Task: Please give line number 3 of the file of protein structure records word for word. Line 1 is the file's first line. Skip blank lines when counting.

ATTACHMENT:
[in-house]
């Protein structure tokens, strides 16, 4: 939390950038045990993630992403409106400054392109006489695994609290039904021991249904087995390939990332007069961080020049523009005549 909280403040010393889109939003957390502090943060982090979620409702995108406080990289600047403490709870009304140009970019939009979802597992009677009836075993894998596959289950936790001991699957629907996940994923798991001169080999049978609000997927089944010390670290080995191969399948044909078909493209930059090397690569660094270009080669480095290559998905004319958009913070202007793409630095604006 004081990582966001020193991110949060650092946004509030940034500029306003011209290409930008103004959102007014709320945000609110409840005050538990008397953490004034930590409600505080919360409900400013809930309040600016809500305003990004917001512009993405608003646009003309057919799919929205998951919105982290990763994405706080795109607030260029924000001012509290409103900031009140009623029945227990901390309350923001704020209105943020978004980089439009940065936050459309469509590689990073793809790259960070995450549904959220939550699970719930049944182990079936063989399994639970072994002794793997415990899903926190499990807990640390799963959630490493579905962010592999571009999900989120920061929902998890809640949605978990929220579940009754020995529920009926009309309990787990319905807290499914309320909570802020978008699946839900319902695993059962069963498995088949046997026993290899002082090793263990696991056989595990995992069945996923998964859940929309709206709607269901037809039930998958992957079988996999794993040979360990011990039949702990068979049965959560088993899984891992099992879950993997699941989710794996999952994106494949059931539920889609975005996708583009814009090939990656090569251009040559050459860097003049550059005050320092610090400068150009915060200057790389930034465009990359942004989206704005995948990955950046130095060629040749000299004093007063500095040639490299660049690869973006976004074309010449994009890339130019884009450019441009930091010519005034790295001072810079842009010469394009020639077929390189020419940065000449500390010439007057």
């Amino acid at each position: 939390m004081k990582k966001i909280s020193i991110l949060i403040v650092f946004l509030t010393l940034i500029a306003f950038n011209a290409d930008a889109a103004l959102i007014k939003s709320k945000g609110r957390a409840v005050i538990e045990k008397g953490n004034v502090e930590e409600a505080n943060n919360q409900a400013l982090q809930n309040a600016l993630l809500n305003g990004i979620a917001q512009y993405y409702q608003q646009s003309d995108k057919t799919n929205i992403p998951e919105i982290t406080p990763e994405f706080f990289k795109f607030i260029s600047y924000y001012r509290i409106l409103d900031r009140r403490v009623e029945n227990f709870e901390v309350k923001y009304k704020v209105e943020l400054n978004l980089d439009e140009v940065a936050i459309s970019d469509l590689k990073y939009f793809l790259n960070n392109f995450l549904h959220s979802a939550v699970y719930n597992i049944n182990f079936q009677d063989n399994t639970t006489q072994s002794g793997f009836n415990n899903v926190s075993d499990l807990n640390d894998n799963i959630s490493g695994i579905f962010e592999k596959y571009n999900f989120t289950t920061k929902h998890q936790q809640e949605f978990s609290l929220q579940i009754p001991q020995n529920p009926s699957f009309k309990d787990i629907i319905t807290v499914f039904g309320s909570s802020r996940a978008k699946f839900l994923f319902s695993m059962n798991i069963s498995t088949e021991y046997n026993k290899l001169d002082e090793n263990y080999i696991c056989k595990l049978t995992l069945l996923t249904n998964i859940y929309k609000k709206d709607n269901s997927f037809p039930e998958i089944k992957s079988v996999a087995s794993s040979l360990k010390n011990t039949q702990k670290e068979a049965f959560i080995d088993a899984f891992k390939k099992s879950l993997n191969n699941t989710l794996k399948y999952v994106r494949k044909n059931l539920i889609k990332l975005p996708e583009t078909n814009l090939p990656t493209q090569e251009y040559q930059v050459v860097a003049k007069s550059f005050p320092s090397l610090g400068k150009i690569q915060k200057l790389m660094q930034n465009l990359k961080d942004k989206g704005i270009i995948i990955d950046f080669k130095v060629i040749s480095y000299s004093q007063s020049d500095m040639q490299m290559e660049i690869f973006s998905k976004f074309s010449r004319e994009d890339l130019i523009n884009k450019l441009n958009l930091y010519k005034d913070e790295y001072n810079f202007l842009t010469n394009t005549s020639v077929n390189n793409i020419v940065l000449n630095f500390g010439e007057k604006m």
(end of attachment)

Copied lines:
């Amino acid at each position: 939390m004081k990582k966001i909280s020193i991110l949060i403040v650092f946004l509030t010393l940034i500029a306003f950038n011209a290409d930008a889109a103004l959102i007014k939003s709320k945000g609110r957390a409840v005050i538990e045990k008397g953490n004034v502090e930590e409600a505080n943060n919360q409900a400013l982090q809930n309040a600016l993630l809500n305003g990004i979620a917001q512009y993405y409702q608003q646009s003309d995108k057919t799919n929205i992403p998951e919105i982290t406080p990763e994405f706080f990289k795109f607030i260029s600047y924000y001012r509290i409106l409103d900031r009140r403490v009623e029945n227990f709870e901390v309350k923001y009304k704020v209105e943020l400054n978004l980089d439009e140009v940065a936050i459309s970019d469509l590689k990073y939009f793809l790259n960070n392109f995450l549904h959220s979802a939550v699970y719930n597992i049944n182990f079936q009677d063989n399994t639970t006489q072994s002794g793997f009836n415990n899903v926190s075993d499990l807990n640390d894998n799963i959630s490493g695994i579905f962010e592999k596959y571009n999900f989120t289950t920061k929902h998890q936790q809640e949605f978990s609290l929220q579940i009754p001991q020995n529920p009926s699957f009309k309990d787990i629907i319905t807290v499914f039904g309320s909570s802020r996940a978008k699946f839900l994923f319902s695993m059962n798991i069963s498995t088949e021991y046997n026993k290899l001169d002082e090793n263990y080999i696991c056989k595990l049978t995992l069945l996923t249904n998964i859940y929309k609000k709206d709607n269901s997927f037809p039930e998958i089944k992957s079988v996999a087995s794993s040979l360990k010390n011990t039949q702990k670290e068979a049965f959560i080995d088993a899984f891992k390939k099992s879950l993997n191969n699941t989710l794996k399948y999952v994106r494949k044909n059931l539920i889609k990332l975005p996708e583009t078909n814009l090939p990656t493209q090569e251009y040559q930059v050459v860097a003049k007069s550059f005050p320092s090397l610090g400068k150009i690569q915060k200057l790389m660094q930034n465009l990359k961080d942004k989206g704005i270009i995948i990955d950046f080669k130095v060629i040749s480095y000299s004093q007063s020049d500095m040639q490299m290559e660049i690869f973006s998905k976004f074309s010449r004319e994009d890339l130019i523009n884009k450019l441009n958009l930091y010519k005034d913070e790295y001072n810079f202007l842009t010469n394009t005549s020639v077929n390189n793409i020419v940065l000449n630095f500390g010439e007057k604006m």